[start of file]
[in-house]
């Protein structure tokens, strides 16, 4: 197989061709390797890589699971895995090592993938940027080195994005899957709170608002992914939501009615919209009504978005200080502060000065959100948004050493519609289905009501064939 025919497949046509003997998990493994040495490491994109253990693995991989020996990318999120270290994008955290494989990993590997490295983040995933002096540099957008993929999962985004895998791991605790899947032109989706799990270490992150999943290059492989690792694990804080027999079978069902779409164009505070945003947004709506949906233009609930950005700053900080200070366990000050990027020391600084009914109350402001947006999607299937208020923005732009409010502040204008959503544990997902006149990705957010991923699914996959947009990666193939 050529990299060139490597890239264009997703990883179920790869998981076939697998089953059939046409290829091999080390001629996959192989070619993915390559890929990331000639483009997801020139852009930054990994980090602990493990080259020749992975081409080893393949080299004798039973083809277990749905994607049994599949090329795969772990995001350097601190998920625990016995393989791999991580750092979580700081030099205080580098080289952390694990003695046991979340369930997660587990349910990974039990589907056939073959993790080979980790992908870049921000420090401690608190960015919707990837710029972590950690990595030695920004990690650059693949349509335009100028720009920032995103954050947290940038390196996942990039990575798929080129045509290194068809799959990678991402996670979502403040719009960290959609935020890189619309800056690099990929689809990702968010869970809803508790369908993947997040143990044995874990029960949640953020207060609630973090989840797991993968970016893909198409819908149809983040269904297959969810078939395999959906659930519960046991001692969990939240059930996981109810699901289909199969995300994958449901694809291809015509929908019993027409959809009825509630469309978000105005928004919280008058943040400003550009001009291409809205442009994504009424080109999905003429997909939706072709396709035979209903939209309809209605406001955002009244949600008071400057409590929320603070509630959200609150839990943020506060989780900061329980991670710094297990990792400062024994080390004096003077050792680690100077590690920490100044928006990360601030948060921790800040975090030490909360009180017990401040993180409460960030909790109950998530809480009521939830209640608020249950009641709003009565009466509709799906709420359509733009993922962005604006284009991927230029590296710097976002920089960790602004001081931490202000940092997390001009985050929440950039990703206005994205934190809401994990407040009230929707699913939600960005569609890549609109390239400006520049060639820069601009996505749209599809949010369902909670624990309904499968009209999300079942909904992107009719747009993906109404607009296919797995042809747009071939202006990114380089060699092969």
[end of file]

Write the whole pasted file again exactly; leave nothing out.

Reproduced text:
[in-house]
């Protein structure tokens, strides 16, 4: 197989061709390797890589699971895995090592993938940027080195994005899957709170608002992914939501009615919209009504978005200080502060000065959100948004050493519609289905009501064939 025919497949046509003997998990493994040495490491994109253990693995991989020996990318999120270290994008955290494989990993590997490295983040995933002096540099957008993929999962985004895998791991605790899947032109989706799990270490992150999943290059492989690792694990804080027999079978069902779409164009505070945003947004709506949906233009609930950005700053900080200070366990000050990027020391600084009914109350402001947006999607299937208020923005732009409010502040204008959503544990997902006149990705957010991923699914996959947009990666193939 050529990299060139490597890239264009997703990883179920790869998981076939697998089953059939046409290829091999080390001629996959192989070619993915390559890929990331000639483009997801020139852009930054990994980090602990493990080259020749992975081409080893393949080299004798039973083809277990749905994607049994599949090329795969772990995001350097601190998920625990016995393989791999991580750092979580700081030099205080580098080289952390694990003695046991979340369930997660587990349910990974039990589907056939073959993790080979980790992908870049921000420090401690608190960015919707990837710029972590950690990595030695920004990690650059693949349509335009100028720009920032995103954050947290940038390196996942990039990575798929080129045509290194068809799959990678991402996670979502403040719009960290959609935020890189619309800056690099990929689809990702968010869970809803508790369908993947997040143990044995874990029960949640953020207060609630973090989840797991993968970016893909198409819908149809983040269904297959969810078939395999959906659930519960046991001692969990939240059930996981109810699901289909199969995300994958449901694809291809015509929908019993027409959809009825509630469309978000105005928004919280008058943040400003550009001009291409809205442009994504009424080109999905003429997909939706072709396709035979209903939209309809209605406001955002009244949600008071400057409590929320603070509630959200609150839990943020506060989780900061329980991670710094297990990792400062024994080390004096003077050792680690100077590690920490100044928006990360601030948060921790800040975090030490909360009180017990401040993180409460960030909790109950998530809480009521939830209640608020249950009641709003009565009466509709799906709420359509733009993922962005604006284009991927230029590296710097976002920089960790602004001081931490202000940092997390001009985050929440950039990703206005994205934190809401994990407040009230929707699913939600960005569609890549609109390239400006520049060639820069601009996505749209599809949010369902909670624990309904499968009209999300079942909904992107009719747009993906109404607009296919797995042809747009071939202006990114380089060699092969």